Sunday, June 30, 2013

Scenes from Bogotá's 2013 Gay Pride Parade

Bogotá's annual Gay Pride Parade had its usual color and flamboyance. It also came at a time of advance for gay rights. Two weeks ago, the notaries introduced new same-sex unions, which provide such couples with most rights of marriage, altho they don't use the word 'matrimony'.

As always, I wonder whether in-your-face spectacles like today's do the gay community any favors in the view of the conventional majority. After all, if sexual minorities want to be seen as neighbors, relatives and co-workers who just happen to have a different sexual orientation, this sort of spectacle doesn't help.

Paraders satirized the Catholic Church and hard-line conservative Ordoñez, who opposed expanded rights for gays.

Biblical matrimony?

Catholic Church: Drop the homophobia and hypocrisy!

Free people, secular countries.

I'm hetrosexual and in support.

A man representing conservative procurador Ordoñez leads the enslaved by the neck.

By Mike Ceaser, of Bogotá Bike Tours

Marcos' One-Man 30-Second Circus

Sure, I could do that myself.
Marcos, from Uruguay, was earning coins the other day with his solo circus at a stoplight near the Biblioteca Nacional.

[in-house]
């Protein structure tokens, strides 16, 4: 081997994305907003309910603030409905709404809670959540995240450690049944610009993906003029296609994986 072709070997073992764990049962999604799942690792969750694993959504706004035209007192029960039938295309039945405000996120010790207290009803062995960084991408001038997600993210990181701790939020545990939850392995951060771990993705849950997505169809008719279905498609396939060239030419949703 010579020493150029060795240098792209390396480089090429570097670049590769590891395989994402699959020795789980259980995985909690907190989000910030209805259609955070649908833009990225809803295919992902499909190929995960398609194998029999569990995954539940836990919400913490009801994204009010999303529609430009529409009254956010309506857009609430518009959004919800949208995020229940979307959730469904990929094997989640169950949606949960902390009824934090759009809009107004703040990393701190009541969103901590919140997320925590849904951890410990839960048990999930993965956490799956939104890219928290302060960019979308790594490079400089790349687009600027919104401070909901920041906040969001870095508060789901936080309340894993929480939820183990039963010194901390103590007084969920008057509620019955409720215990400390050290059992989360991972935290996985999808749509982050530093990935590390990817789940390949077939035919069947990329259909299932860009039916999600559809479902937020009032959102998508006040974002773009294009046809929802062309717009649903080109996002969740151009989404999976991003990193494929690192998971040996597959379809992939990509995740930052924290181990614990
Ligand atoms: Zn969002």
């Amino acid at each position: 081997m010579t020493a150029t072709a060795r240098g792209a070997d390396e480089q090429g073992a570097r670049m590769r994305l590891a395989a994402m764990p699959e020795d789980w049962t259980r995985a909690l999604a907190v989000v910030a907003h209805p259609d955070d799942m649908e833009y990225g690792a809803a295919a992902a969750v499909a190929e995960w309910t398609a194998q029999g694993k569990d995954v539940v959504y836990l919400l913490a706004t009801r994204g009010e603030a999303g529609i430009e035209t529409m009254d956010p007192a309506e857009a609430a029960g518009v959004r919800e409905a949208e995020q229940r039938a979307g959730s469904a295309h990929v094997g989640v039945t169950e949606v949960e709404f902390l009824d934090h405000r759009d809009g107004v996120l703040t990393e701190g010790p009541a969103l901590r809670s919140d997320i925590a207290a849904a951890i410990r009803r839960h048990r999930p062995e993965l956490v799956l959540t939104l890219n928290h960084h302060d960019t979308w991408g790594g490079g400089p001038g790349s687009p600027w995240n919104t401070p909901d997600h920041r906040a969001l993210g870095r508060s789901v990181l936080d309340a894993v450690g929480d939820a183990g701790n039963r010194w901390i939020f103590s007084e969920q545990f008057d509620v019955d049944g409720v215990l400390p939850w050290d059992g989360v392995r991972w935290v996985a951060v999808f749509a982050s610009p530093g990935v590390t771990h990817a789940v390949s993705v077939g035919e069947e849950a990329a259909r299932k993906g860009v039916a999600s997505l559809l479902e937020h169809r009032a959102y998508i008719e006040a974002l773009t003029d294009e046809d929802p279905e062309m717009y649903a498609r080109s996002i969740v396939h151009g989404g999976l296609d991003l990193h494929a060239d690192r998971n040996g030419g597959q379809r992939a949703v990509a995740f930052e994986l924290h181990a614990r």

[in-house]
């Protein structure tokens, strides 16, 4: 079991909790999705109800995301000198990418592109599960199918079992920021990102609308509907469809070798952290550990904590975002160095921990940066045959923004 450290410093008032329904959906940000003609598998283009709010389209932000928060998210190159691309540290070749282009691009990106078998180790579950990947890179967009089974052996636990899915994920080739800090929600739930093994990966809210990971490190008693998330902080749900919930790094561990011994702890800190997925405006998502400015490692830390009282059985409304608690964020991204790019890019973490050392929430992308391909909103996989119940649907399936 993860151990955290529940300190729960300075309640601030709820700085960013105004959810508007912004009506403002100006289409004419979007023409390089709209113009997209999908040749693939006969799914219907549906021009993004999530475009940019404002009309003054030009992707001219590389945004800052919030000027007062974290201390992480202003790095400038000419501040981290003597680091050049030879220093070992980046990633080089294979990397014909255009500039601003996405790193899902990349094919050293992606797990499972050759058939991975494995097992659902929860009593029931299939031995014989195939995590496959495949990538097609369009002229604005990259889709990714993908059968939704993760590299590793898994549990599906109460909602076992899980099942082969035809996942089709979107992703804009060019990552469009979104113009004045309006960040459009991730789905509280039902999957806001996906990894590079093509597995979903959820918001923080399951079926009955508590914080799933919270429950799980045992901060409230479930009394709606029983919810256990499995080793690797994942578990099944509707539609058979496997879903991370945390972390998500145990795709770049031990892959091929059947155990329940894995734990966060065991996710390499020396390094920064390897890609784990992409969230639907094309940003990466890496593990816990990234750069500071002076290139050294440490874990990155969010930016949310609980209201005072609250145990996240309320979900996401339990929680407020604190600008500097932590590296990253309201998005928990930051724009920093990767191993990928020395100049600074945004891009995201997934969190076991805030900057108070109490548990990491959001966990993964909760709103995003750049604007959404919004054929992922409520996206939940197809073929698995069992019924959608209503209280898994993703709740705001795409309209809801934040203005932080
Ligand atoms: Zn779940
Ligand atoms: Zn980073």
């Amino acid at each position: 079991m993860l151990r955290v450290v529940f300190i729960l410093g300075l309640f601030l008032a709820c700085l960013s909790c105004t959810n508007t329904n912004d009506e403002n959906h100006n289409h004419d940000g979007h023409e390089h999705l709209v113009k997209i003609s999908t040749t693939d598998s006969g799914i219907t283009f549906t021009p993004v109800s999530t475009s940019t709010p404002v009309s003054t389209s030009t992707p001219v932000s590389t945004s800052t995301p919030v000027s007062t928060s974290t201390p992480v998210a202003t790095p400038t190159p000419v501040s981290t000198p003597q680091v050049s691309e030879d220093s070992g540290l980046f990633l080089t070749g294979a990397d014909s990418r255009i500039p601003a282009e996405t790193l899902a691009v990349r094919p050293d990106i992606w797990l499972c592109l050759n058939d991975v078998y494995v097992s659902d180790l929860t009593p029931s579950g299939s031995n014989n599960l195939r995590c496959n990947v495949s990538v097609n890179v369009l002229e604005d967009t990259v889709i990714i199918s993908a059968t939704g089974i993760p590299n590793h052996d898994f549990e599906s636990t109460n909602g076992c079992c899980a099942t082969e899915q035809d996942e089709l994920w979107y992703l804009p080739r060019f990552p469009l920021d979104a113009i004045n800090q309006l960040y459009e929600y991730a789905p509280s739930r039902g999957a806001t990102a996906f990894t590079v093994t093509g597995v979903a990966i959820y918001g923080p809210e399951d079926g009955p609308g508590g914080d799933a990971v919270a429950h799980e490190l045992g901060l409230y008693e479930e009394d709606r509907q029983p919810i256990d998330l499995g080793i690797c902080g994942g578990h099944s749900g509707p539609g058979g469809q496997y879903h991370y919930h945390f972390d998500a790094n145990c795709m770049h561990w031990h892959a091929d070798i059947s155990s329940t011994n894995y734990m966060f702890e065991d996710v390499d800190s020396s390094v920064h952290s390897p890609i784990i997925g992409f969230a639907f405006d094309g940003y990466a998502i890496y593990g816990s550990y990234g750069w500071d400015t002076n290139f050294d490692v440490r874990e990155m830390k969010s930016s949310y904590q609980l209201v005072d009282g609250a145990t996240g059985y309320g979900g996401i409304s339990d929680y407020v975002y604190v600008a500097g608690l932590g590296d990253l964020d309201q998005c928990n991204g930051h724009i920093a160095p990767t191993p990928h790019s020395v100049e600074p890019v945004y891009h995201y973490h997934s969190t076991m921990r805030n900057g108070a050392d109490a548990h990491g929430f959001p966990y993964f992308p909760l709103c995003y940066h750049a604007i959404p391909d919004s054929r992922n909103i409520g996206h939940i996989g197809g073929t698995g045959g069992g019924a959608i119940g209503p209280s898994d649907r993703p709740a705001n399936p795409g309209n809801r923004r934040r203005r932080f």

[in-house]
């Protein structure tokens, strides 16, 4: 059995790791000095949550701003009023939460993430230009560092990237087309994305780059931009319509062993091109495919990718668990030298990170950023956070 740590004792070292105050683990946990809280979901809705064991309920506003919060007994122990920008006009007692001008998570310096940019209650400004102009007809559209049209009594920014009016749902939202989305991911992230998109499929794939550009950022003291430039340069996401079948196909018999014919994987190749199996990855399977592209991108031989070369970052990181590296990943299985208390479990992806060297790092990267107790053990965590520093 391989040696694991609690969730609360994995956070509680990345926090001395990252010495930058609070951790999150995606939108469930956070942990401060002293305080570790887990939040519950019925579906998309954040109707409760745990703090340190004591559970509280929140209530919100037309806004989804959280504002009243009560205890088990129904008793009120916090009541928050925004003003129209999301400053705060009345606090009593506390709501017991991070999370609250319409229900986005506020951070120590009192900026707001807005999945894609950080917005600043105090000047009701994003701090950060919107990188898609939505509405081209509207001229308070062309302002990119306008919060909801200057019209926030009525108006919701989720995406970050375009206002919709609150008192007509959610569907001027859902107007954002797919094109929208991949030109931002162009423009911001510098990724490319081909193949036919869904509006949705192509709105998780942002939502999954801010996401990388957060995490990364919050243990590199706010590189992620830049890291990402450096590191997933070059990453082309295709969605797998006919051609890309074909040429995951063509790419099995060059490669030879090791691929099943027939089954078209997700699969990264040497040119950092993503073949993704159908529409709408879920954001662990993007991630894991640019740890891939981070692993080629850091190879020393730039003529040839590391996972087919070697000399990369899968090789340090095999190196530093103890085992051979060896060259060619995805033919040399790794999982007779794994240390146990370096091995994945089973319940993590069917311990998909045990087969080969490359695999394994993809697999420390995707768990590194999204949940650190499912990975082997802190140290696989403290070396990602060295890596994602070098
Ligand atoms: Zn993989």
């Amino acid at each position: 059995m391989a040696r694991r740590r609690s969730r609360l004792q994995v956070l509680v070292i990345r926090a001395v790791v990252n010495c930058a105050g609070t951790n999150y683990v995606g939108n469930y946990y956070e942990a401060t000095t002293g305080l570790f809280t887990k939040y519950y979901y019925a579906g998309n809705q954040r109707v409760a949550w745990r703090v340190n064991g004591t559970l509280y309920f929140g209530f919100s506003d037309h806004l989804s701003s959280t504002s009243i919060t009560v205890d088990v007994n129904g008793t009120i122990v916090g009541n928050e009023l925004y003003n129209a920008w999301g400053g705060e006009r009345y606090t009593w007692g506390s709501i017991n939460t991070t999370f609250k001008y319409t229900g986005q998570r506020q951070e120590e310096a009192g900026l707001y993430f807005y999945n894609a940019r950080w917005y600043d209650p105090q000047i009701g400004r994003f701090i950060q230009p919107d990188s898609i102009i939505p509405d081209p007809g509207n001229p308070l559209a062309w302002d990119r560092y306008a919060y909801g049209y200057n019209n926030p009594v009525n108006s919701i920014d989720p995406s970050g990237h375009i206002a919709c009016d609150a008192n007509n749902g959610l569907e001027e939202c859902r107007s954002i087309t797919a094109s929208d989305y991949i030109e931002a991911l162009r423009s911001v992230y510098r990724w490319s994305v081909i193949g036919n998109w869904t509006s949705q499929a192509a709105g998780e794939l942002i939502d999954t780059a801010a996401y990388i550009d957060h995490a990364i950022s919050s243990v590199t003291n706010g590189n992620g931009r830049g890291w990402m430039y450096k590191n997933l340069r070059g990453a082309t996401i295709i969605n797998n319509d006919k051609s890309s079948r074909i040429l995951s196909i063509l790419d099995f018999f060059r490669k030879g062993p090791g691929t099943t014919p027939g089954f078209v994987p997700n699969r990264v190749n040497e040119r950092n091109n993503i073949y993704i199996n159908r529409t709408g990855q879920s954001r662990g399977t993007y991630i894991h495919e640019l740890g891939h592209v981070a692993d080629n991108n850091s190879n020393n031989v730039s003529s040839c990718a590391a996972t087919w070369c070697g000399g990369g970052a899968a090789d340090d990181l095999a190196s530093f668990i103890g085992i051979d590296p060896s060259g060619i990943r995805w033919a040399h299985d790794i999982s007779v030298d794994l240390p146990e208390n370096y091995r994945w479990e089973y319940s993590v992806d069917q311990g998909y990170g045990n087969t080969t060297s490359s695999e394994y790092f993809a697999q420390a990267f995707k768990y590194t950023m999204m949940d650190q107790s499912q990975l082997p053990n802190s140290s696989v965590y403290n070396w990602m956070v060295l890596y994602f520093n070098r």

His is not an easy profession. He has to pack in his juggling show while the light is red, then rush forward before the cars move to collect drivers' coins before they drive away.

"It's a very, very short cycle," Marcos observed of the lights.

Still, Marcos can make good money - up to 70,000 pesos per day.

An average show earns him 500 pesos. But occasionally several drivers contribute. And occasionally someone impressed by his effort gives him a bill.

"A bill's a bill!" he grins.

Marcos has been working intersections for six years, while traveling across the continent. He seems to have done well enough in Colombia. But some places he's tried to perform in Venezuela and Uruguay's Punto del Este resort stoplight performs are not allowed.

Marcos's visa is running out and he plans to move on as soon as he's got his traveling money together.


Time to collect. 

Some coins!

By Mike Ceaser, of Bogotá Bike Tours

Saturday, June 29, 2013

Is Venezuela's President Actually a Colombian?

Venezuelan Pres. Nicolas Maduro.
Should he change the flag? 
Voices in Venezuela's opposition are suggesting that Pres. Nicolás Maduro was born in Colombia - which would make him ineligible to lead Venezuela.

It smacks of the smear campaign against U.S. Pres. Barack Obama - except that in Maduro's case the charges appear credible.

The critics and Colombian newspapers have produced birth certificates showing that Maduro's mother and sister were born in the Colombian border city of Cucuta. And Cucuta residents recall playing soccer there with the youthful Maduro - who has always claimed to have been born and grown up in Caracas.

That's all suggestive, but proves nothing. What seems more significant is the fact that Maduro and his people haven't made the logical response of producing birth and baptism certificates, school records, newspaper clippings or other evidence documenting Maduro's birth and childhood

Instead, only a silence, which speaks loudly.

In contrast, Obama provided his birth certificate and newspaper announcements of his entry into this
Cucuta, Colombia. Maduro's birthplace?